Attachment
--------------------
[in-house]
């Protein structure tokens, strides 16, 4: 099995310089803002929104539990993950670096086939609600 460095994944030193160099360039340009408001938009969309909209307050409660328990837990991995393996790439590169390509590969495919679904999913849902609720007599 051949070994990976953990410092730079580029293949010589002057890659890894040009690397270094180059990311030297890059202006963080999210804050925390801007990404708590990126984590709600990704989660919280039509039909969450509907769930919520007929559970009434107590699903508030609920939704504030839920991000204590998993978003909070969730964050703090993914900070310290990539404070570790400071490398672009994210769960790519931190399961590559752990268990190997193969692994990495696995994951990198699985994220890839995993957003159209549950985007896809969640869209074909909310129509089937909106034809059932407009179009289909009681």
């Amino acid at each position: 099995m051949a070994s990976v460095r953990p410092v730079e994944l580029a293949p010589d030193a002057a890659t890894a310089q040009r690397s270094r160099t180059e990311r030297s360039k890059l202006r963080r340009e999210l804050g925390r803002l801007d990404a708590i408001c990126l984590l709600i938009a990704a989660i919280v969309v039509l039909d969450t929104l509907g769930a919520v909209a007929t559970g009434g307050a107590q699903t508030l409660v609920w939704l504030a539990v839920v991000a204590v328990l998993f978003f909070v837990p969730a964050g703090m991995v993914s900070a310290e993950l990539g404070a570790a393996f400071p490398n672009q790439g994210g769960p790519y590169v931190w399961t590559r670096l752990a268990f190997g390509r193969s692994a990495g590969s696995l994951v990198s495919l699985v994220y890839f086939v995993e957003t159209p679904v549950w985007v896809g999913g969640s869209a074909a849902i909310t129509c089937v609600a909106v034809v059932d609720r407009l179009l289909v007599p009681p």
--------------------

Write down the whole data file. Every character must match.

[in-house]
């Protein structure tokens, strides 16, 4: 099995310089803002929104539990993950670096086939609600 460095994944030193160099360039340009408001938009969309909209307050409660328990837990991995393996790439590169390509590969495919679904999913849902609720007599 051949070994990976953990410092730079580029293949010589002057890659890894040009690397270094180059990311030297890059202006963080999210804050925390801007990404708590990126984590709600990704989660919280039509039909969450509907769930919520007929559970009434107590699903508030609920939704504030839920991000204590998993978003909070969730964050703090993914900070310290990539404070570790400071490398672009994210769960790519931190399961590559752990268990190997193969692994990495696995994951990198699985994220890839995993957003159209549950985007896809969640869209074909909310129509089937909106034809059932407009179009289909009681």
């Amino acid at each position: 099995m051949a070994s990976v460095r953990p410092v730079e994944l580029a293949p010589d030193a002057a890659t890894a310089q040009r690397s270094r160099t180059e990311r030297s360039k890059l202006r963080r340009e999210l804050g925390r803002l801007d990404a708590i408001c990126l984590l709600i938009a990704a989660i919280v969309v039509l039909d969450t929104l509907g769930a919520v909209a007929t559970g009434g307050a107590q699903t508030l409660v609920w939704l504030a539990v839920v991000a204590v328990l998993f978003f909070v837990p969730a964050g703090m991995v993914s900070a310290e993950l990539g404070a570790a393996f400071p490398n672009q790439g994210g769960p790519y590169v931190w399961t590559r670096l752990a268990f190997g390509r193969s692994a990495g590969s696995l994951v990198s495919l699985v994220y890839f086939v995993e957003t159209p679904v549950w985007v896809g999913g969640s869209a074909a849902i909310t129509c089937v609600a909106v034809v059932d609720r407009l179009l289909v007599p009681p």